Cardinal Dulles' Inspiration, Did Sacks Write a Sermon?, Heidegger v. Reason, & More
How does one deal with Hamas, an enemy that has eliminated any trace of the distinction between combatants and non-combatants, except for the purposes of propaganda?
After five years at the European Parliament, the author reflects on Israel's place in the discourse of the EU's chattering (and legislating) class.
Three recent books elucidate what, if anything, Maimonides has to say to us today.
The history of Jewish boxers such as Daniel Mendoza in England is as central to understanding the entry of Jews into European society as the better-known and much-researched history of Jewish salonnières and intellectuals in Berlin and Vienna.
Nathan Birnbaum, one of Zionism's early leaders, looked like Herzl and wrote like Herzl (albeit not as successfully). But his unusual trajectory has reduced the space that might have been assigned to him in the history of Zionism.
Jewish-run taverns—rowdy, often very seedy drink-holes—served to cement, rather than sour, the impossibly tense and intertwined lives of Poles and Jews, as a new book by Glenn Dynner shows.
At the height of his fame in the 1930s, Stefan Zweig was the most translated author in the world. He may also have been the most hated.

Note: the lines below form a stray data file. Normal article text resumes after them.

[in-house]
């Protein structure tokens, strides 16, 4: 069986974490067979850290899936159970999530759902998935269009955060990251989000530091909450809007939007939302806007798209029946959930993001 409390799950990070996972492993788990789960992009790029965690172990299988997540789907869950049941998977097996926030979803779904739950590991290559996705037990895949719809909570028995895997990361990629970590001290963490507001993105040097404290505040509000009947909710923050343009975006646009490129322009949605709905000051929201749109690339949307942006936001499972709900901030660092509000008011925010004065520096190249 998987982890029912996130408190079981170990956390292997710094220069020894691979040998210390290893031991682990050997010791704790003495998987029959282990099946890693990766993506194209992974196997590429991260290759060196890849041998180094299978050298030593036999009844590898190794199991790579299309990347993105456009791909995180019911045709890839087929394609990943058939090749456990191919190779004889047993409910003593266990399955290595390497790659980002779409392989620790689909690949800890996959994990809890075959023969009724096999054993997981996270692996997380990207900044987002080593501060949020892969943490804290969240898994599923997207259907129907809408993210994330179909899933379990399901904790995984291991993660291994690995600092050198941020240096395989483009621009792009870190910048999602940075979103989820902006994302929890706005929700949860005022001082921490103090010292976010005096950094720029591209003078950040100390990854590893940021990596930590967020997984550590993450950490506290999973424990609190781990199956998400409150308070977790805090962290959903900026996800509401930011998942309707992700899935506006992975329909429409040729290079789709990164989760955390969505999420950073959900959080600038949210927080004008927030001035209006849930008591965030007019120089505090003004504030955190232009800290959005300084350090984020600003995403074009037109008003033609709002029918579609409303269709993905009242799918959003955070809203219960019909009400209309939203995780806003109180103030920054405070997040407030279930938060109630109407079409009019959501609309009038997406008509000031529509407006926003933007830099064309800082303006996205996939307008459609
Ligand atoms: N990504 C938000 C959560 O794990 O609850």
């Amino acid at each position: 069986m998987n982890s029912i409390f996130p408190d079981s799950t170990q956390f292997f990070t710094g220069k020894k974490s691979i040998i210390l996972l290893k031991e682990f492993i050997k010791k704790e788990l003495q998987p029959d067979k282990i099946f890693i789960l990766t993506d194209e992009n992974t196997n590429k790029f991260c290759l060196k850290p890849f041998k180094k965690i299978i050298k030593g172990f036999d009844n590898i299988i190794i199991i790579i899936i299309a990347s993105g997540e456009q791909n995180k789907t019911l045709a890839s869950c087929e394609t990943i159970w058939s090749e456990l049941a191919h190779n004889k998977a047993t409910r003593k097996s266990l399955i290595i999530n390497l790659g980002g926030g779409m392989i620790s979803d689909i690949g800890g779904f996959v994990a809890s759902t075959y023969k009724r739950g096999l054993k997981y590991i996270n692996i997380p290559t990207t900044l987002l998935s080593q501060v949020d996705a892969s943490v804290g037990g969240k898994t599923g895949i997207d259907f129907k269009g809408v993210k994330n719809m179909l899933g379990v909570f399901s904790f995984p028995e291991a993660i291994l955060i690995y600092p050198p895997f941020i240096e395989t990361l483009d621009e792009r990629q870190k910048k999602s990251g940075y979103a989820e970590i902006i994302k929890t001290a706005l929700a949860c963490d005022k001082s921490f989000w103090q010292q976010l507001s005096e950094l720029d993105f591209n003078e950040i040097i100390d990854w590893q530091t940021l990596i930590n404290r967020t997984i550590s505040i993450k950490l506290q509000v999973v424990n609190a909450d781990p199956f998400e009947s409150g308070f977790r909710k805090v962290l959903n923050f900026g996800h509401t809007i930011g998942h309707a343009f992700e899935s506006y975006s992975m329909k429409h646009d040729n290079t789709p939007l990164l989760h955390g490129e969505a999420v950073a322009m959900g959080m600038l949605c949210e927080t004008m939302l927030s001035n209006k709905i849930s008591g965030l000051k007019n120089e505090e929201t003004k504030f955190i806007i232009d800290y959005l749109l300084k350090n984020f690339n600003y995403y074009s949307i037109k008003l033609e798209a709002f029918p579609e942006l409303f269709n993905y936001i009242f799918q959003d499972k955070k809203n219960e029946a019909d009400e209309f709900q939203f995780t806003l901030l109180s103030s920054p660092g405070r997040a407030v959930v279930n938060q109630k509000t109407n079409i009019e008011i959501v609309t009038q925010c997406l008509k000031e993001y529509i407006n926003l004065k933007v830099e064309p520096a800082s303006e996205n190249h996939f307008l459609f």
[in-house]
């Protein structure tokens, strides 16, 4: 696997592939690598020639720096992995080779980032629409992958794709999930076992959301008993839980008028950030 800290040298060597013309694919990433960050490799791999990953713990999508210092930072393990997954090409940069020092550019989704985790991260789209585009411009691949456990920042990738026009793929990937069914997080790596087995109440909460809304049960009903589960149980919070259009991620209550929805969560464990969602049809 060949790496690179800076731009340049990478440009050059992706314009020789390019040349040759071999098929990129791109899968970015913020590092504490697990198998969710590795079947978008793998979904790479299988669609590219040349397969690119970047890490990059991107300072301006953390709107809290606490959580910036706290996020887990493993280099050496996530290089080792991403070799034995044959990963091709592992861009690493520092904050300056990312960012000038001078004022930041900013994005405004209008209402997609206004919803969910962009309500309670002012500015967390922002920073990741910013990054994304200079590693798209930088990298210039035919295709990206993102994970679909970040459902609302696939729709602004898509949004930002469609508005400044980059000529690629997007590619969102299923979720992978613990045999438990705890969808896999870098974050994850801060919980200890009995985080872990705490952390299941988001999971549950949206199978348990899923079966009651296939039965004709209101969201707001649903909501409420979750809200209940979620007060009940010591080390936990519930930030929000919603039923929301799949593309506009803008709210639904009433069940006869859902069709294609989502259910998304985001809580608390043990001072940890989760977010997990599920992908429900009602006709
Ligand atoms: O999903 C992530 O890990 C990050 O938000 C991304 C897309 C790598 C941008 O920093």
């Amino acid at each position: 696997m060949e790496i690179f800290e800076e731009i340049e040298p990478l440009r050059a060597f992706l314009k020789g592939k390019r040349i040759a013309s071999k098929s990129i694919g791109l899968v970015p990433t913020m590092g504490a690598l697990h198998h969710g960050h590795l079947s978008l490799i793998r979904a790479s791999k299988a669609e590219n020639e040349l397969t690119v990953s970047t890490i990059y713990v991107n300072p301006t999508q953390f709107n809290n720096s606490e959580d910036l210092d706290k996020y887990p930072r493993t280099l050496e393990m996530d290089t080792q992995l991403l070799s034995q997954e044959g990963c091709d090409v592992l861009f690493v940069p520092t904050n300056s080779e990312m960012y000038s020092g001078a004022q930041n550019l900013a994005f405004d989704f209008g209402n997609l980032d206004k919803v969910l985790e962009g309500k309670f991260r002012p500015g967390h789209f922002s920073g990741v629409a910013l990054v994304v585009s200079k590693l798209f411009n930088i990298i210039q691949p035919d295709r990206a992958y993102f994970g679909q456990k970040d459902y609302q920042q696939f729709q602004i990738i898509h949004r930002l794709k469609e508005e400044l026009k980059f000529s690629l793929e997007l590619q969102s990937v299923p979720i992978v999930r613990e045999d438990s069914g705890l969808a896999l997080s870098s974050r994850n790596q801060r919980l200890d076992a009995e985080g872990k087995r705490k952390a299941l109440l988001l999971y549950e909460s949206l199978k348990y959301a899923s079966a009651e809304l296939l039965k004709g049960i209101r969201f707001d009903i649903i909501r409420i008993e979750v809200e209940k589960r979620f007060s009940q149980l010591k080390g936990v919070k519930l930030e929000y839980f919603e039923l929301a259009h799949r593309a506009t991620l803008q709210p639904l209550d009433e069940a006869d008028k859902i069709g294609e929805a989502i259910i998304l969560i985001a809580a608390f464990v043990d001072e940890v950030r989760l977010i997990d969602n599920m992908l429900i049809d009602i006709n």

As The New York Times noted, Bettina Stangneth’s newly translated book Eichmann Before Jerusalem finally and completely undermines Hannah Arendt’s famous “Banality of Evil” thesis.
To give their "Thousand Year Reich" a patina of tradition, the Nazis co-opted the German and Western European cultural canon.
Daphne Merkin's new collection is signature Merkin: funny, smartly written, and utterly self-indulgent.
Boris Fishman's debut novel A Replacement Life has a talented author, hefty themes, a clever and wide-ranging conceit, but somehow the whole is less than the sum of its parts.
Yihye Haybi, a Jewish medical assistant to an Italian doctor in Sana'a, found himself in possession of a camera. Self-taught and working under difficult circumstances, he captured the waning days of Yemen's ancient Jewish community.
On belly dancing, big government, and the issues of synagogue and state raised by recent attempts at kashrut reform in Israel.
Lost & Found
Singing women spark indignation in Salonica, a change of seasons in Argentina requires rabbinic expertise, and Jews in the Ottoman army get fat and happy.
Erika Dreifus expresses dismay over Amy Newman Smith's essay on Holocaust fiction.
Dovid Katz explores what it means to be a “good guy” and a “bad guy” in his response to Konstanty Gebert’s article on Ukraine and its Jews.
Amy Newman Smith clarifies her position.
Konstanty Gebert responds to Dovid Katz's critique.
A doctor walks into the examination room and tells his patient that the drugs aren’t working and there isn’t anything else to try . . .